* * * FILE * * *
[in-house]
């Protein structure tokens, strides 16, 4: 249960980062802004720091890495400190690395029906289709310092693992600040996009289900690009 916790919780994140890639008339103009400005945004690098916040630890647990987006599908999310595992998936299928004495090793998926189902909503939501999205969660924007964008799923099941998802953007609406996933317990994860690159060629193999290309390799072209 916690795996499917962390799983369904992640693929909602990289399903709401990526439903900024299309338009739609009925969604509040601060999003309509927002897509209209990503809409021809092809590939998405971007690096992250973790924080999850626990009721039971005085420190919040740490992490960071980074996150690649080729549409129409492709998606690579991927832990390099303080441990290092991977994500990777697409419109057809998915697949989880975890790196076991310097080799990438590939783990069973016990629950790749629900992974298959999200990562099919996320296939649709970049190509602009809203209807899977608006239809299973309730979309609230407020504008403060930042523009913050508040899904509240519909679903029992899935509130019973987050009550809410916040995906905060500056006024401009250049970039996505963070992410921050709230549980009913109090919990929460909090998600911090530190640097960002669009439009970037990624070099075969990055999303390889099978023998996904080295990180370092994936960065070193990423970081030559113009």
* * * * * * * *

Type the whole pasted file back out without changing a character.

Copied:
[in-house]
């Protein structure tokens, strides 16, 4: 249960980062802004720091890495400190690395029906289709310092693992600040996009289900690009 916790919780994140890639008339103009400005945004690098916040630890647990987006599908999310595992998936299928004495090793998926189902909503939501999205969660924007964008799923099941998802953007609406996933317990994860690159060629193999290309390799072209 916690795996499917962390799983369904992640693929909602990289399903709401990526439903900024299309338009739609009925969604509040601060999003309509927002897509209209990503809409021809092809590939998405971007690096992250973790924080999850626990009721039971005085420190919040740490992490960071980074996150690649080729549409129409492709998606690579991927832990390099303080441990290092991977994500990777697409419109057809998915697949989880975890790196076991310097080799990438590939783990069973016990629950790749629900992974298959999200990562099919996320296939649709970049190509602009809203209807899977608006239809299973309730979309609230407020504008403060930042523009913050508040899904509240519909679903029992899935509130019973987050009550809410916040995906905060500056006024401009250049970039996505963070992410921050709230549980009913109090919990929460909090998600911090530190640097960002669009439009970037990624070099075969990055999303390889099978023998996904080295990180370092994936960065070193990423970081030559113009």